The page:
More than 100 of the greatest generation's greatest heroes gathered in the Rotunda of the U.S. Capitol today to mark the 65th anniversary of the end of World War II. The 120 men and women who liberated the survivors of the Holocaust from Nazi concentration camps at the end of the war were honored by Gen. David Petraeus, members of Congress, and Holocaust survivors.
As the veterans walked into the Rotunda, many wore hats bearing the insignias of the military units of their youth, their faces now lined with age. The liberators are in their late 80s and 90s, and the organizers of today's event were aware that the gathering of these eyewitnesses becomes more remarkable with each passing year.
Petraeus told the gathered veterans that today's men and women in uniform stand on the shoulders of their generation's deeds.
"These heroes carried out one of the noblest of the World War II missions when they rescued the survivors of the concentration camps from certain death," said Petraeus. "The liberators here with us today should know that their actions continue to inspire those who wear our nation's uniform. Their units remain proud of their noble actions."
Wednesday many of the liberators met at the U.S. Holocaust Memorial Museum to tour the exhibits, some for the first time. For many, the artifacts brought back horrifying and vivid memories from more than a half a century ago.
Sgt. Robert Patton, 88, served in the 65th ID, 3rd Army and helped liberate the Mauthausen-Gusen concentration camp on May 6, 1945.
"The odor of death could be detected outside the camp," Patton said. "Once you smell that odor, you will never forget it."
Patton saw hundreds of bodies piled onto pallets outside the gas chambers, "stacked like cord wood."
For Capt. Bernard Metrick, 94, the sight of the living at the Langenstein-Zwieberge concentration camp was almost as horrifying as the dead.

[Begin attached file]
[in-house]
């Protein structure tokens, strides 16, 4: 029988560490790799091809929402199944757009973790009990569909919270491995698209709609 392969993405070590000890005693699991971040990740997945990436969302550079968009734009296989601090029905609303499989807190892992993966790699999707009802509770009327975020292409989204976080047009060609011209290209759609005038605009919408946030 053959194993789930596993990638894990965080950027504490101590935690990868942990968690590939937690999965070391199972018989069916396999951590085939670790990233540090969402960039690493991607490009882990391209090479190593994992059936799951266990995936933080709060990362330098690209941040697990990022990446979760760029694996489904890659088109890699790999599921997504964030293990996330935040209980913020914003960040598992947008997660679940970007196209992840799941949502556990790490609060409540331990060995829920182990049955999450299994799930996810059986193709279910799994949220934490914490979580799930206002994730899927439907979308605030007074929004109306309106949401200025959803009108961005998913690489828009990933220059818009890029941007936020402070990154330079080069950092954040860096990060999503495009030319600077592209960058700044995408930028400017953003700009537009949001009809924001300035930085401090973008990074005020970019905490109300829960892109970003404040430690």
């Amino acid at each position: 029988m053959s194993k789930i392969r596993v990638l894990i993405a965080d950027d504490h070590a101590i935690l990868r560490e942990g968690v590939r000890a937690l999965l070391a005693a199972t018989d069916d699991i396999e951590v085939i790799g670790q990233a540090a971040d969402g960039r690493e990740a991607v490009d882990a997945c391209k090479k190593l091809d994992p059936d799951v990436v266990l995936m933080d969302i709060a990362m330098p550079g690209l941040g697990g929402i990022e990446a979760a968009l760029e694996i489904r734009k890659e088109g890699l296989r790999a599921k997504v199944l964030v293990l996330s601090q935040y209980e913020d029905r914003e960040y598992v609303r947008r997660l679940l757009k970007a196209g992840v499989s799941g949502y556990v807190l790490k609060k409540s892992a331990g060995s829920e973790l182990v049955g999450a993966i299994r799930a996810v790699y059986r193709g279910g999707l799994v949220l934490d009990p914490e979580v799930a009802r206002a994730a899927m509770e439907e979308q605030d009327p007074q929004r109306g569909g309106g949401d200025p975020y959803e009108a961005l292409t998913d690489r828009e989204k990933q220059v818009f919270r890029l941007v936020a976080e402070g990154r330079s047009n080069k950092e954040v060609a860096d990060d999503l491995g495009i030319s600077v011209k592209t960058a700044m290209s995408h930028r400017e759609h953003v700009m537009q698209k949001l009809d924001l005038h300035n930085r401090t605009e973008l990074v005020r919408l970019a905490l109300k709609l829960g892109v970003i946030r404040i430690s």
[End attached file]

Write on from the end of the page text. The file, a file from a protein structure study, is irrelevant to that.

"It was just a shock to see skeletons walking," Metrick said. "The dead bodies and live bodies were together, and I saw one body moving. ... I asked him, 'How long has this man next to you been dead?' He said two days. I said, 'Why didn't you get out of bed?' He said, 'I don't have the strength to get up.'"
At the Dachau concentration camp, Pvt. Virgil Westdale, 92, witnessed desperate people pulling meat out of a dead horse with their hands and eating it.
In another part of the camp, he found the cremation oven still hot, and the survivors overwhelmed by their liberators' arrival.
Initially, the survivors feared the soldiers in Westdale's unit, the 442nd regimental combat team, made up entirely of Japanese Americans. Once they realized that American, not Japanese, troops had arrived, the survivors shed grateful tears.
"They came down out of the hills. They saw the uniform, the rumor had spread we were Americans," he recalled. "We gave them blankets, gave them food. We really saved their lives."
In the Capitol Rotunda today, some of those who survived lit candles to commemorate those who did not. Elderly survivors lit six candles, for the 6 million Jews who perished in the Holocaust.
Stephen Johns Jr., the young son of the security guard who died in June 2009 when an anti-Semitic gunman shot him inside the . Holocaust Memorial Museum, participated in the candle-lighting ceremony.
Afterward, some of the survivors shared memories from 65 years ago, and their thanks for the American heroes.
"I really appreciate Americans, Americans gave me love again," said survivor William Luksenburg, 87. "I was liberated."